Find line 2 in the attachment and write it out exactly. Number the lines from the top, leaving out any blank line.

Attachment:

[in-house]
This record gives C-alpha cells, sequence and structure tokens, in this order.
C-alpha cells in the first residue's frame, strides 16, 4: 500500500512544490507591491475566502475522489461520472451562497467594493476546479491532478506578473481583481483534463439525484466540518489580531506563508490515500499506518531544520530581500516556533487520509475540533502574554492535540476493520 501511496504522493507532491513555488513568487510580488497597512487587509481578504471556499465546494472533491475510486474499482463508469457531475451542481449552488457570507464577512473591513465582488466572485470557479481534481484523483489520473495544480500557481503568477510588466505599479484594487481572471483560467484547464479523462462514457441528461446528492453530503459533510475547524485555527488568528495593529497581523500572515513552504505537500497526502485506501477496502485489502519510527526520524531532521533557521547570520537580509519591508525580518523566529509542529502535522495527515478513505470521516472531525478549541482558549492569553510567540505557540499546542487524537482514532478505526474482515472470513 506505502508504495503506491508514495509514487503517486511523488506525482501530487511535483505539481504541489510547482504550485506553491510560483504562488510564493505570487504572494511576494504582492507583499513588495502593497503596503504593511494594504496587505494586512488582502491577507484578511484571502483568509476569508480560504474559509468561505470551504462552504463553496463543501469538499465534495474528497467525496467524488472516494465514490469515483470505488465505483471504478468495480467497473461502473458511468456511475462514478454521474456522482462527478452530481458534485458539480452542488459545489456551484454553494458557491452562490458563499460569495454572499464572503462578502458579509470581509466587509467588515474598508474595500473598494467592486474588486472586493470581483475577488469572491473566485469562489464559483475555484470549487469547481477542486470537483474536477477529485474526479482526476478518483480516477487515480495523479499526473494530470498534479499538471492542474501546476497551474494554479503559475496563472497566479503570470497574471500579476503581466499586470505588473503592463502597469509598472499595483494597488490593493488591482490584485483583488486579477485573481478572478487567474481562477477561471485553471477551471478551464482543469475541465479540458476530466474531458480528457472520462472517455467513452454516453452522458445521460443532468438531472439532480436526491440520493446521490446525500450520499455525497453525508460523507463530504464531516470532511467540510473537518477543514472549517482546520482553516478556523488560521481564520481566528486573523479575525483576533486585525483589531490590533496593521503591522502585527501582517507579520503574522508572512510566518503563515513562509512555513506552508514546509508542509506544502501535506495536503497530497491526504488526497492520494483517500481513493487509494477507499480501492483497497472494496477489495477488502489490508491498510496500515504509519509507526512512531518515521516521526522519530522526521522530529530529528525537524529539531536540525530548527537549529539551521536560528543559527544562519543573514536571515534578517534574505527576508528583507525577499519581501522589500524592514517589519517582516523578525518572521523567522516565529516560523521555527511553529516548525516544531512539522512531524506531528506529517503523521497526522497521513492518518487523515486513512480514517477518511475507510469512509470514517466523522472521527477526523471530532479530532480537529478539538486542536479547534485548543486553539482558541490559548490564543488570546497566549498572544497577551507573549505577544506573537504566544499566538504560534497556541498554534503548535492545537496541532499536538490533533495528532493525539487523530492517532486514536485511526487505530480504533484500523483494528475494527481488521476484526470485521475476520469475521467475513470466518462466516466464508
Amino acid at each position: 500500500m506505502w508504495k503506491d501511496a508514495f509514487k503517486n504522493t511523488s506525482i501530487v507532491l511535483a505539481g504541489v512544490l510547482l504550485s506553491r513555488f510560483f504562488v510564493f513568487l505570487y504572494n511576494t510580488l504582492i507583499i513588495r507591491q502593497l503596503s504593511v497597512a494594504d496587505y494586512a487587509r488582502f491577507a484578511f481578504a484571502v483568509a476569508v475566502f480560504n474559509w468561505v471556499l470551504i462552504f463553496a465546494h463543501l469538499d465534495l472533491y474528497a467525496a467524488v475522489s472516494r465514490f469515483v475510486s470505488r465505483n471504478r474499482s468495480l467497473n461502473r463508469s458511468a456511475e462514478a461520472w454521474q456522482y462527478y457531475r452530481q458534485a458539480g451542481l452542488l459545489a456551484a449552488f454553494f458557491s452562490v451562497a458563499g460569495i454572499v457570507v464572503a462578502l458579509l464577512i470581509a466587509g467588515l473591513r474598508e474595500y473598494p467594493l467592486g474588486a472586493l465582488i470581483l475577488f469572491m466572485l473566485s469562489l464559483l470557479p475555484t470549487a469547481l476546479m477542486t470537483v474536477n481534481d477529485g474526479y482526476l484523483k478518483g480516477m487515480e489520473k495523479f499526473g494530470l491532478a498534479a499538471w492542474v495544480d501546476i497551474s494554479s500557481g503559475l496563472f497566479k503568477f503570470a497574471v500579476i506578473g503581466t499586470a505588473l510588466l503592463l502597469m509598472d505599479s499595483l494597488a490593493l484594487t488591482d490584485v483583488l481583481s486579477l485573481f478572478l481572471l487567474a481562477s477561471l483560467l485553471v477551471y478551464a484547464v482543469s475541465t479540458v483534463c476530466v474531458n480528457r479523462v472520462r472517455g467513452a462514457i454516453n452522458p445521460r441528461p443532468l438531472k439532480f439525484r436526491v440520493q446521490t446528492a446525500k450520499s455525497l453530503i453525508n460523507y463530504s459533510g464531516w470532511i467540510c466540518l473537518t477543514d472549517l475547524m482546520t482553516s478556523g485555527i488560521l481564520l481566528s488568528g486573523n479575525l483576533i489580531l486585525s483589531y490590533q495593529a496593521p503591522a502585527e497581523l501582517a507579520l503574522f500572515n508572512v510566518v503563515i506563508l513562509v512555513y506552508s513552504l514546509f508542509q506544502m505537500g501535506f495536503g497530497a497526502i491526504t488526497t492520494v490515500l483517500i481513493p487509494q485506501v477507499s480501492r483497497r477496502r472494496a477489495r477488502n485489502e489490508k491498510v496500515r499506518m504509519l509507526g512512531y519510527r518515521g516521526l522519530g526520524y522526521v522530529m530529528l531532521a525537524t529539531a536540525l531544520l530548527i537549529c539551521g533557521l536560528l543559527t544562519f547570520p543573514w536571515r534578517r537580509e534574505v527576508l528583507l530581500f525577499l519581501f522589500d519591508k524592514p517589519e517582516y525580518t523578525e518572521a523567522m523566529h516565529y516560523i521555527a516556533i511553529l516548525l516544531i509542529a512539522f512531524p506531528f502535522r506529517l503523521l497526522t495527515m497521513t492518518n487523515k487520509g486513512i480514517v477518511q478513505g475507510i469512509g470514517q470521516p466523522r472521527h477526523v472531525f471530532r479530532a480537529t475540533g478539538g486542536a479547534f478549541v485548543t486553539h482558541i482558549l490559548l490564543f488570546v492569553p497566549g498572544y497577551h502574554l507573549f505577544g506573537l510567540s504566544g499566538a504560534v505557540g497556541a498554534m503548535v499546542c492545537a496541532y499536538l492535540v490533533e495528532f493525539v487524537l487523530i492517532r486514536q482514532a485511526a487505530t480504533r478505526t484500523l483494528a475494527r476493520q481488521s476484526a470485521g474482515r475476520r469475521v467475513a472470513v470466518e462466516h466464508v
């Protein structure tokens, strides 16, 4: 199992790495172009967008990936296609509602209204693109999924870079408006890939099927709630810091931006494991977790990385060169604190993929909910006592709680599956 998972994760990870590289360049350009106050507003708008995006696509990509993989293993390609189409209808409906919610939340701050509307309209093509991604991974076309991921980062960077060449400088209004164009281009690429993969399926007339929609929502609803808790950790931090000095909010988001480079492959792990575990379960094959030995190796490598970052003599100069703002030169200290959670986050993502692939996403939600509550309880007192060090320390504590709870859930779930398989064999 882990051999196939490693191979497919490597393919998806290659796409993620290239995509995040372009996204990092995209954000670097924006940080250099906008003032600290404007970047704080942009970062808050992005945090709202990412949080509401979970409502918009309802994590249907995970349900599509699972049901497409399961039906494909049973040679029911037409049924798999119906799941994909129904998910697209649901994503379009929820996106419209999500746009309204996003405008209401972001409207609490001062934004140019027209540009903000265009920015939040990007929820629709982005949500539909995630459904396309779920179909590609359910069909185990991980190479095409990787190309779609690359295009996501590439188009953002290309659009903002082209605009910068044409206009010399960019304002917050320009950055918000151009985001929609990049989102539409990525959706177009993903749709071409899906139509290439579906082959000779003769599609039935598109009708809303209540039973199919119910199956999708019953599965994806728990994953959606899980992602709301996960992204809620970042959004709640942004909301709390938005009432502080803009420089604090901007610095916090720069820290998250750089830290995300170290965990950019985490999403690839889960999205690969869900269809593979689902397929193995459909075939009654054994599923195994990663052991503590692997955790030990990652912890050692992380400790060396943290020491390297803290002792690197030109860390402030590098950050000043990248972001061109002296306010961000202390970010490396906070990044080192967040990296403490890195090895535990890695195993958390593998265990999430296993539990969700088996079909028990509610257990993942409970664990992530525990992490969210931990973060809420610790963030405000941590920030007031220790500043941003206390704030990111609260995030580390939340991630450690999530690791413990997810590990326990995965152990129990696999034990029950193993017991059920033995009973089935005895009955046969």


This record gives C-alpha cells, sequence and structure tokens, in this order.